baby steps vs overhaul

Robert Collins
Sun Sep 30 16:45:00 GMT 2001

I've cross posted this, because it should really be on -developers, but
I'm not sure if Ronald is there. Certainly -apps is a better place
than -patches - and anyone can subscribe to -apps.

I've got my fingers in a few open source projects - mainly Squid and
Cygwin though. I watch closely the lists for a handfull of others.

I've seen two main approaches to changing the architecture of an open
source project. I'm going to call them the overhaul and baby steps

The Overhaul approach.
In this approach a new CVS branch is created for the new code. Develop
progress's at a rapid pace. Things are broken, and fixed again.
Occasionally a bug is found that is relevant to the HEAD branch an
backported. When the original sponsors of the work get it to a usable
(in terms of stability and feature completeness) point, _they will often
start using it_. That is nearly a kiss of death. Why? because the
motiviation to get it acceptable to the gatekeepers of the HEAD branch
is gone. Also, the HEAD branch has proceeded at its own pace, and
incompatible changes have occured. Disruption _will_ occur when they try
to merge the two. It can eventually happen, but it can be quite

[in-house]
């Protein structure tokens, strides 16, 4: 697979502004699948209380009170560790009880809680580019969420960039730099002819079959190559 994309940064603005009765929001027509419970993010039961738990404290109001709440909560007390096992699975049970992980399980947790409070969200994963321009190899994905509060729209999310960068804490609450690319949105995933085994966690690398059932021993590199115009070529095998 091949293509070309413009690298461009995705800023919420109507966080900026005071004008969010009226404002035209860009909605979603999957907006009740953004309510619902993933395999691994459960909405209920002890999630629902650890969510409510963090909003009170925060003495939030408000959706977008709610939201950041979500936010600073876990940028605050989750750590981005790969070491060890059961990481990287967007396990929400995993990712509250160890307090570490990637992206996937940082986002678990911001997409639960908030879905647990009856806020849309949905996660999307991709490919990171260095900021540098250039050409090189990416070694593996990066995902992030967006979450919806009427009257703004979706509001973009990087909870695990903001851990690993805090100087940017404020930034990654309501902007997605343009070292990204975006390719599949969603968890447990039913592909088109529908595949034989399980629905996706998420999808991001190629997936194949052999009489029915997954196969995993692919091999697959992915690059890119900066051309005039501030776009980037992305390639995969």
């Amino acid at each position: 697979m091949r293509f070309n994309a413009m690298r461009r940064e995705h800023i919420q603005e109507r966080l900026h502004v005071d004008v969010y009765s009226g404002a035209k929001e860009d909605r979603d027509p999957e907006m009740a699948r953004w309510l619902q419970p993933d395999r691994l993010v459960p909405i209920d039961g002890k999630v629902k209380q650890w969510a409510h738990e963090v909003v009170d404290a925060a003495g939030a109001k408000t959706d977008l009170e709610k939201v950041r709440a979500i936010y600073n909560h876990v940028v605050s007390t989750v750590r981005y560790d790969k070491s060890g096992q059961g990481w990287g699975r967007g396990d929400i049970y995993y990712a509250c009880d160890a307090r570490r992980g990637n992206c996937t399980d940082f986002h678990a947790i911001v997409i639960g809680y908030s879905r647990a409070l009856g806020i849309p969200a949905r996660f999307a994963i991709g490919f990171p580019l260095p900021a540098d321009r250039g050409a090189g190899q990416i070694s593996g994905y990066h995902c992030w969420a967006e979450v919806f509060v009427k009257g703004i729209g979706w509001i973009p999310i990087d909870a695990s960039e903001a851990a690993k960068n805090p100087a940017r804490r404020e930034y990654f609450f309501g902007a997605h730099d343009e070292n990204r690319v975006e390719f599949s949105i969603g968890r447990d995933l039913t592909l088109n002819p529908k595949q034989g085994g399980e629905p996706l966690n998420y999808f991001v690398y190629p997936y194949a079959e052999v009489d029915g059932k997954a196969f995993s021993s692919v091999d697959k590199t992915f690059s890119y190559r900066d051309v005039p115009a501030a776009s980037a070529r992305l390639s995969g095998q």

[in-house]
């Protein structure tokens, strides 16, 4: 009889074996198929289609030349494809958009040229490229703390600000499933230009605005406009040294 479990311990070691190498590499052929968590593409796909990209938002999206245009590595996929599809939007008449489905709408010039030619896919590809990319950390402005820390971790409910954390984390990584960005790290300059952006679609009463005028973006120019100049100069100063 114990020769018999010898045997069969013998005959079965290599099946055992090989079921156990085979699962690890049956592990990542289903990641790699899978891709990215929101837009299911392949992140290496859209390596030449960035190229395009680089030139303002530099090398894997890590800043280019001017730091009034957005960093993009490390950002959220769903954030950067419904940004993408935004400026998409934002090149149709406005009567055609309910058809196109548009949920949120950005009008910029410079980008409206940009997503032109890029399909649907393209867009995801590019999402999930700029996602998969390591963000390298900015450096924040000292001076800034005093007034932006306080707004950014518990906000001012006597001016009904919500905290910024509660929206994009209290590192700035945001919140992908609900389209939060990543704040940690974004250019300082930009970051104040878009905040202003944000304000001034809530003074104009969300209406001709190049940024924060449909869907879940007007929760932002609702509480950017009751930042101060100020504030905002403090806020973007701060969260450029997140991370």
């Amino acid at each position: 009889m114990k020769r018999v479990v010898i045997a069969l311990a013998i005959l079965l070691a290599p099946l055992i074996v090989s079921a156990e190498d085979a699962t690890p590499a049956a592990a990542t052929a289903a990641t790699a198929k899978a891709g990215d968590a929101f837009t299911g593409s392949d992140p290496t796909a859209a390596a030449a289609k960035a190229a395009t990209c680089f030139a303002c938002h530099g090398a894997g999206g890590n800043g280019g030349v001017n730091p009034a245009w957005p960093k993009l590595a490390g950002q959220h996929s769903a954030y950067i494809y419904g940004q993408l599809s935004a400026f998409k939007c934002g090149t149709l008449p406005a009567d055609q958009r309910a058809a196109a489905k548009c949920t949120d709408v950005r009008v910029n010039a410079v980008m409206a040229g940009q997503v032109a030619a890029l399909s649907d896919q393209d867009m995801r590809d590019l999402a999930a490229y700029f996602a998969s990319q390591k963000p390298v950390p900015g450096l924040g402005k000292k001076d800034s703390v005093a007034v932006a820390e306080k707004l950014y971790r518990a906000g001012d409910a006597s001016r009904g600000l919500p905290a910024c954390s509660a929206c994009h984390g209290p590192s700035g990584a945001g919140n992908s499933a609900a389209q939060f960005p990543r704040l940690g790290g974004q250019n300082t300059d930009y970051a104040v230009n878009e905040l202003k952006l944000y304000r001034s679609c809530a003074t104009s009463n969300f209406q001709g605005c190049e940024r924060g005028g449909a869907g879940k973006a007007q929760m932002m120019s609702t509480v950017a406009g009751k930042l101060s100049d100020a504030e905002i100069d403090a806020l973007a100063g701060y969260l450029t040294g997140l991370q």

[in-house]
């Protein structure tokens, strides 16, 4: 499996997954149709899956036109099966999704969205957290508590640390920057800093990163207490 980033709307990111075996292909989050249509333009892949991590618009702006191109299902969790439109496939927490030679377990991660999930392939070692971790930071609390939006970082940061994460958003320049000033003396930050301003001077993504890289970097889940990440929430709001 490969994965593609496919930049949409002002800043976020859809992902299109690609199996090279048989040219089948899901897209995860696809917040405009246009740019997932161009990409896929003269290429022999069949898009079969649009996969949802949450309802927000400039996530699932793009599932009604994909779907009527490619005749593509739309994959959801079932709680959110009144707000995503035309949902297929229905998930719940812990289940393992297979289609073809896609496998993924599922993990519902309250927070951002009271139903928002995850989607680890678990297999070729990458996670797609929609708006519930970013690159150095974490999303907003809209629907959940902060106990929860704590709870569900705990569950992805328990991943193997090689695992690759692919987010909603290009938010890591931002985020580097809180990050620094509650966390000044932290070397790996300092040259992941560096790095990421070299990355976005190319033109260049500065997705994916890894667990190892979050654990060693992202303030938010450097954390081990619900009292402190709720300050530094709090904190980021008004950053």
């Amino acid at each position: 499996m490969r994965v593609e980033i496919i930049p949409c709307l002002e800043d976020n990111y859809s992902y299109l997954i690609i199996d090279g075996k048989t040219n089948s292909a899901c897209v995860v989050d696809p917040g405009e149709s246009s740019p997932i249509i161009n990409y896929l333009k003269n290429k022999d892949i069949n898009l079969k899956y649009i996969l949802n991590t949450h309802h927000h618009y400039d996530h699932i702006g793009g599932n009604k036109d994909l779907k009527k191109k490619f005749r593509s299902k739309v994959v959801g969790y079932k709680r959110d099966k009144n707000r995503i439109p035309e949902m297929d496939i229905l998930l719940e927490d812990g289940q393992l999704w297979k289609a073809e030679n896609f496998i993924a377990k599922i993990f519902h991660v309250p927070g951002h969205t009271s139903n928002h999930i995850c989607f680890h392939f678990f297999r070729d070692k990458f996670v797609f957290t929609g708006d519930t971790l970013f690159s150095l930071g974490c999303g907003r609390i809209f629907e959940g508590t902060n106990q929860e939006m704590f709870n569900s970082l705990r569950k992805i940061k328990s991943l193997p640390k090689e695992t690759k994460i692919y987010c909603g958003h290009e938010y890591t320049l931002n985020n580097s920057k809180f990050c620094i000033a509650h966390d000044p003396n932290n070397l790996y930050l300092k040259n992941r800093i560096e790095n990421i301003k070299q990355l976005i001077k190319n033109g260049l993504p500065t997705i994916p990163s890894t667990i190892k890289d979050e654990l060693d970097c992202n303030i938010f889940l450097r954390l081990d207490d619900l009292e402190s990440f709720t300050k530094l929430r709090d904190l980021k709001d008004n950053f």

disruptive. See for example libtool and the MLB branch. The merge was
_way_ over due when it happened. OTOH Apache 2.0 seems to have managed
this approach successfully. However they set a deliberate target for the
overhaul, so the whole project knew what was happening.

My 2c here: When doing a overhaul, 3 things are needed:
1) Complete backing from the project 'team'.
2) A commitment from the project team to work with the folk doing the
overhaul to prevent introducing new features that conflict with the
overhauled code. At a minimum those who want to introduce the feature
have to do it on both branches.
3) A clear (and realistic) release point for the bait-and-switch (when
the overhauled code is merged onto the HEAD) to occur.

The baby steps approach.
In this approach a new CVS branch is created for the new code. At every
opportunity the usuable subsection of the code base is merged into HEAD.
Depending on the release approach for the project 'opportunity' can have
different meanings. Typically a merge would occur immediately after a
stable release went out the door, and not merges would occur in the
freeze leading up to a new stable release. All changes to HEAD are
incorporated into the branch, so it only contains a bare minimum of
differences. At some points, architectural changes that affect 40% or
50% of the codebase may have to be incorporated. These are handled no
differently. They are pulled into HEAD in the smallest chunks that can
be made. They may not be optimal, or ideal when they go into HEAD, but
they will
a) work
b) not be (substantially) worse than what was there.
c) any new features will be off-by-default.
In this approach, there is never any significant reason to use the
development branch for any length of time, because the features are
rolled into HEAD at speed.

My 2x here: When doing a baby steps architectural change, 2 things are
1) Complete backing from the project 'team'.
2) Willingness from the project developers to live with the occasional